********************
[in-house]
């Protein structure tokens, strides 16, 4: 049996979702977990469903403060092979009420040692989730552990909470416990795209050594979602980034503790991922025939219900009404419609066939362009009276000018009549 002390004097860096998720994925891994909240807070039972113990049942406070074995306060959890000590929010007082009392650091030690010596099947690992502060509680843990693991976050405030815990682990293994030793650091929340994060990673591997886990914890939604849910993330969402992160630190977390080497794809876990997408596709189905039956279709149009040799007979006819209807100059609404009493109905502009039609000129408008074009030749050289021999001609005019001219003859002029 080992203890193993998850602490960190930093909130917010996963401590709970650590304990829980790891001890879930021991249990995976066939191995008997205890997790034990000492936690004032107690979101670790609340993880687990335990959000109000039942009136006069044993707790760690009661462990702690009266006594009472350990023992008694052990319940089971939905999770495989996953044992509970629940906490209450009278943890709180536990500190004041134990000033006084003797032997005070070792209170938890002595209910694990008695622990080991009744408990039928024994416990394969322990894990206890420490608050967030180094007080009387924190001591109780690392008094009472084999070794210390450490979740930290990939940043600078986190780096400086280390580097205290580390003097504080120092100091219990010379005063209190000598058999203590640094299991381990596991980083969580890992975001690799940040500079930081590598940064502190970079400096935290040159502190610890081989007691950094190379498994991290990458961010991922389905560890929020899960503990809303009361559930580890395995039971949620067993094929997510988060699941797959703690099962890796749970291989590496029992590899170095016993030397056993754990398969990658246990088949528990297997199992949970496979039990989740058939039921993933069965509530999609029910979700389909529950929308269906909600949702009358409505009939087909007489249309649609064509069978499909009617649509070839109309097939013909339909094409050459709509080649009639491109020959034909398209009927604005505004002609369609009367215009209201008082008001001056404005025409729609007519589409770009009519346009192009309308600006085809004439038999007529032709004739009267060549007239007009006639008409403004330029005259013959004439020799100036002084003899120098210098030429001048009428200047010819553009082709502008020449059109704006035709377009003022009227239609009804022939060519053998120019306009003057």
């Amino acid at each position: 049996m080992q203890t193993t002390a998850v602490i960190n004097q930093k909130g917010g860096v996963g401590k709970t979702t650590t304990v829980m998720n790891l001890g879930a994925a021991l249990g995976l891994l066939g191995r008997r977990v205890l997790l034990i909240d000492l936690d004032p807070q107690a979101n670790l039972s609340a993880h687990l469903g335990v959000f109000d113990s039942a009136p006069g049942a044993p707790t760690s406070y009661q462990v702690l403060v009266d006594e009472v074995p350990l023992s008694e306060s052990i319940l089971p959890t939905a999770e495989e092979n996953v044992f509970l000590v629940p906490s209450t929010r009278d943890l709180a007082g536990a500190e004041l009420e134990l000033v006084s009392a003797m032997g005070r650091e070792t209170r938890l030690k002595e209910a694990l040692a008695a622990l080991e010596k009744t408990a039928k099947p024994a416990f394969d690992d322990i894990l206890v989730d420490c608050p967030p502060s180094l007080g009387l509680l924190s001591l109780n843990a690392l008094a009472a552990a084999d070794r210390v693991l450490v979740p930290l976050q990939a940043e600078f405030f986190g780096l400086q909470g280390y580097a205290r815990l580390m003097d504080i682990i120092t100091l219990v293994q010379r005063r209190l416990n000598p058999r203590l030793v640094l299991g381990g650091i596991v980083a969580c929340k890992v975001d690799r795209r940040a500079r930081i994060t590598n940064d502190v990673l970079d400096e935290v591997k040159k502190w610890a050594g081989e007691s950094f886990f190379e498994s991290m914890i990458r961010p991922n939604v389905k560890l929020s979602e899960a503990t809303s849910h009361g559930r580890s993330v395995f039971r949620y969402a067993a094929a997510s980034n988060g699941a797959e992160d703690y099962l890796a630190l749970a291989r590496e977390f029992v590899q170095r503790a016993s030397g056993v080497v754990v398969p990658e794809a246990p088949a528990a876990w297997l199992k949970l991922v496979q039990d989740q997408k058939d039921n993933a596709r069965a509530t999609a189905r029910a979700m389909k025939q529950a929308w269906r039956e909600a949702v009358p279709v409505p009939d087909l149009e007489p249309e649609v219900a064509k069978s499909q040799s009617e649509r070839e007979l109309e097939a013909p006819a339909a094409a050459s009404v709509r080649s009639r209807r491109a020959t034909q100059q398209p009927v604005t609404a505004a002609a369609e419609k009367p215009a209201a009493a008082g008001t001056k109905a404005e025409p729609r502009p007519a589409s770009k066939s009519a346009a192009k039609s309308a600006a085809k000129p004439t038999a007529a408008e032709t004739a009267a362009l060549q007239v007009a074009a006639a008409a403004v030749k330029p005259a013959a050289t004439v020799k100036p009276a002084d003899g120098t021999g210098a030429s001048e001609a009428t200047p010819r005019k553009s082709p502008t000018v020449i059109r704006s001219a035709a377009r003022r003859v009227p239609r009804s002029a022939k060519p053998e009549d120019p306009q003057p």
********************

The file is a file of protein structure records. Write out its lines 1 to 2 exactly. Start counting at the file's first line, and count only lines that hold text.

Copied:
[in-house]
């Protein structure tokens, strides 16, 4: 049996979702977990469903403060092979009420040692989730552990909470416990795209050594979602980034503790991922025939219900009404419609066939362009009276000018009549 002390004097860096998720994925891994909240807070039972113990049942406070074995306060959890000590929010007082009392650091030690010596099947690992502060509680843990693991976050405030815990682990293994030793650091929340994060990673591997886990914890939604849910993330969402992160630190977390080497794809876990997408596709189905039956279709149009040799007979006819209807100059609404009493109905502009039609000129408008074009030749050289021999001609005019001219003859002029 080992203890193993998850602490960190930093909130917010996963401590709970650590304990829980790891001890879930021991249990995976066939191995008997205890997790034990000492936690004032107690979101670790609340993880687990335990959000109000039942009136006069044993707790760690009661462990702690009266006594009472350990023992008694052990319940089971939905999770495989996953044992509970629940906490209450009278943890709180536990500190004041134990000033006084003797032997005070070792209170938890002595209910694990008695622990080991009744408990039928024994416990394969322990894990206890420490608050967030180094007080009387924190001591109780690392008094009472084999070794210390450490979740930290990939940043600078986190780096400086280390580097205290580390003097504080120092100091219990010379005063209190000598058999203590640094299991381990596991980083969580890992975001690799940040500079930081590598940064502190970079400096935290040159502190610890081989007691950094190379498994991290990458961010991922389905560890929020899960503990809303009361559930580890395995039971949620067993094929997510988060699941797959703690099962890796749970291989590496029992590899170095016993030397056993754990398969990658246990088949528990297997199992949970496979039990989740058939039921993933069965509530999609029910979700389909529950929308269906909600949702009358409505009939087909007489249309649609064509069978499909009617649509070839109309097939013909339909094409050459709509080649009639491109020959034909398209009927604005505004002609369609009367215009209201008082008001001056404005025409729609007519589409770009009519346009192009309308600006085809004439038999007529032709004739009267060549007239007009006639008409403004330029005259013959004439020799100036002084003899120098210098030429001048009428200047010819553009082709502008020449059109704006035709377009003022009227239609009804022939060519053998120019306009003057």